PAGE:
Hepatitis C is spread predominately via blood- by IV drug use and to a lesser extent, blood transfusions. The virus was not discovered until many years after the discovery of Hepatitis A and B viruses and it was not screened from the blood banks until years after it’s discovery. Hepatitis C is curable most of the time, if it is caught early…which is a big “if.”
What makes hepatitis C scary is that patients who are infected can often have little or no symptoms until years or decades after exposure to the virus. While many people become infected in their wild days of youth, they do not succumb to the illness until they are middle aged. Infection with the hepatitis C virus is most prevalent in the baby-boomer generation, those born between 1945 and 1965.
Hopefully, as we recognize the burden of disease shifting towards other illnesses, clinical practice will shift with it. Screening for hepatitis C is not routine, as it is still unclear if there is benefit form it and patients are unlikely to admit to the main risk factor, prior IV drug use. If caught soon enough hepatitis C can be cured 70% of the time and new, experimental treatments could cure up to 90% of infections. This gives me hope that we can figure out a way to prevent the loss of many lives and even more years of suffering from the virus, but changes must be made first. Despite more than 15,000 deaths per year and an estimated 3 million people with current hepatitis C infection, relatively little funding and public awareness exists about this disease. Beyond the confusing naming of the illness discussed in the previous posts, the reason for the lack of support is obvious; Hepatitis C is a taboo disease, it’s usually gotten from IV drug use. I have little interest in passing judgment on things people may have done in their past. I do, however, see a source of suffering that some research and some will power could eliminate.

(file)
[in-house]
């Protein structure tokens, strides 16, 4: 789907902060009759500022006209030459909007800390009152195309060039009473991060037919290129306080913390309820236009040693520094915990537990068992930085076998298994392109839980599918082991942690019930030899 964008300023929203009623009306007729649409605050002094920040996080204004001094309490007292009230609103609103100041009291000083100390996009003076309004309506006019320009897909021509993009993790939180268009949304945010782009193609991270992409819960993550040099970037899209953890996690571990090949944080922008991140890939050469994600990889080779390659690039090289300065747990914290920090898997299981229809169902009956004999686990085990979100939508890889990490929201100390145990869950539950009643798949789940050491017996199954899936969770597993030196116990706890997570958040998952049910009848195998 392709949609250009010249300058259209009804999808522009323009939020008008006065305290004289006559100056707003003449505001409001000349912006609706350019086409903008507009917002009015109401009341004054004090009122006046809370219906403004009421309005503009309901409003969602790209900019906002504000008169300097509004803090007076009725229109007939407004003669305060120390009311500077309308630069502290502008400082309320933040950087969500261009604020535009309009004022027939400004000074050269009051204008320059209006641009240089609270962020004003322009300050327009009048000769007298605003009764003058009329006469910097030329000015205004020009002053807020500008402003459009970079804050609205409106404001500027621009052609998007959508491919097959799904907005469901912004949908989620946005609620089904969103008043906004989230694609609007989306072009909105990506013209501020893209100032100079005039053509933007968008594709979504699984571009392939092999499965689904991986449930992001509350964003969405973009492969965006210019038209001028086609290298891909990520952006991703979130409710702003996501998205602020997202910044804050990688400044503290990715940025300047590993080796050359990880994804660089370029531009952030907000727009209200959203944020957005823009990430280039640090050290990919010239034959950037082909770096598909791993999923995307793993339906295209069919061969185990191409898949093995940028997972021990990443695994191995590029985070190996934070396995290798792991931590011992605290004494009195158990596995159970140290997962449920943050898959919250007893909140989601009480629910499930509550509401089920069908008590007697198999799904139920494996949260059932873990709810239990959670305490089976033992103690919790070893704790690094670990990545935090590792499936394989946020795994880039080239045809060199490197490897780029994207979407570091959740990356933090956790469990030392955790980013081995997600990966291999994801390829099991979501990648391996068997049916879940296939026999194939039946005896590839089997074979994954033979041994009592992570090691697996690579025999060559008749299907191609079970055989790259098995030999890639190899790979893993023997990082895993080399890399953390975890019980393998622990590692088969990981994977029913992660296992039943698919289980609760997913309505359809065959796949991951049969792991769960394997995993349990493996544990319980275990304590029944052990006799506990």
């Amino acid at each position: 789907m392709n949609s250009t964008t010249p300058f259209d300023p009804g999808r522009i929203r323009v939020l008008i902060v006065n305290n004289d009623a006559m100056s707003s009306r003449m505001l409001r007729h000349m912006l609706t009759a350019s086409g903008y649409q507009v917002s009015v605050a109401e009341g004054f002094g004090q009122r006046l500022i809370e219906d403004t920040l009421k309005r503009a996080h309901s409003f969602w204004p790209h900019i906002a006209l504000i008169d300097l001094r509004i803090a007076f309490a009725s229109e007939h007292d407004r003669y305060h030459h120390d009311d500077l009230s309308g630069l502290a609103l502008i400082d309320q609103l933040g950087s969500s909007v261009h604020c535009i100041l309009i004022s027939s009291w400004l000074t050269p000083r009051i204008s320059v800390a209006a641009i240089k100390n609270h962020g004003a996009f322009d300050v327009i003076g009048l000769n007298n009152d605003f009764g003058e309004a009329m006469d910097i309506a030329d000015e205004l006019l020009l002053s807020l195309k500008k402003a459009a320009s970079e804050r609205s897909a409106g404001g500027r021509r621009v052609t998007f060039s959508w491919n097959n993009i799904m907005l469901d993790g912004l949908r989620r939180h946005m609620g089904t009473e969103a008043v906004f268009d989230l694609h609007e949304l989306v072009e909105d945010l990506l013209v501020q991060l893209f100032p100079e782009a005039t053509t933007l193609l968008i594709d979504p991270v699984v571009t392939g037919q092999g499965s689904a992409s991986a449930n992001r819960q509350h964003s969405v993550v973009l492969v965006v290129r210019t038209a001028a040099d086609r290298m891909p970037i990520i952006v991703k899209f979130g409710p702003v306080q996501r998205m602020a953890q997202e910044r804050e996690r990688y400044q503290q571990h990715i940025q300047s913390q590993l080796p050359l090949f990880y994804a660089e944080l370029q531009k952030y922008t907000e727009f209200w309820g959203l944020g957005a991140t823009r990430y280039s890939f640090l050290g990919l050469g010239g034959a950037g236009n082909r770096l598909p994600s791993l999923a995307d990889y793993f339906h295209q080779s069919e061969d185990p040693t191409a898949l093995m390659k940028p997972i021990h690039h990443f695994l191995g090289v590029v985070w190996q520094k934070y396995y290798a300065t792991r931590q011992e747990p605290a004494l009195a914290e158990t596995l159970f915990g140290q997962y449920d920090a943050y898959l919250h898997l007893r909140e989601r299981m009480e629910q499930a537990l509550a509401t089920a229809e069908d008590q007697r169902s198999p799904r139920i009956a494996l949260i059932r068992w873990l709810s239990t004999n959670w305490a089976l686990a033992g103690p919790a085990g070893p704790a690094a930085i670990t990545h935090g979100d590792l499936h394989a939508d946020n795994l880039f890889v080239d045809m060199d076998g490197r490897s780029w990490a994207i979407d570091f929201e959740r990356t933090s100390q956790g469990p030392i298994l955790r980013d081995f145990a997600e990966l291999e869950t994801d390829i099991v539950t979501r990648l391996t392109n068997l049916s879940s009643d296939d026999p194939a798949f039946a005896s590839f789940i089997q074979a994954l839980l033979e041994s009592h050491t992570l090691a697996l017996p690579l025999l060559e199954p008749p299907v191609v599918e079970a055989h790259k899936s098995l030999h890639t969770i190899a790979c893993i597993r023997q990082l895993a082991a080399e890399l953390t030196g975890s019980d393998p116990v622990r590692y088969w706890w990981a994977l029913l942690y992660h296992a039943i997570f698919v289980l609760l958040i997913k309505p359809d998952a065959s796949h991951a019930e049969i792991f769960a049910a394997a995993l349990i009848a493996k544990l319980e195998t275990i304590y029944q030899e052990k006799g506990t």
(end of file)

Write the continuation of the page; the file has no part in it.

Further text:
Dr. Bruce Feinberg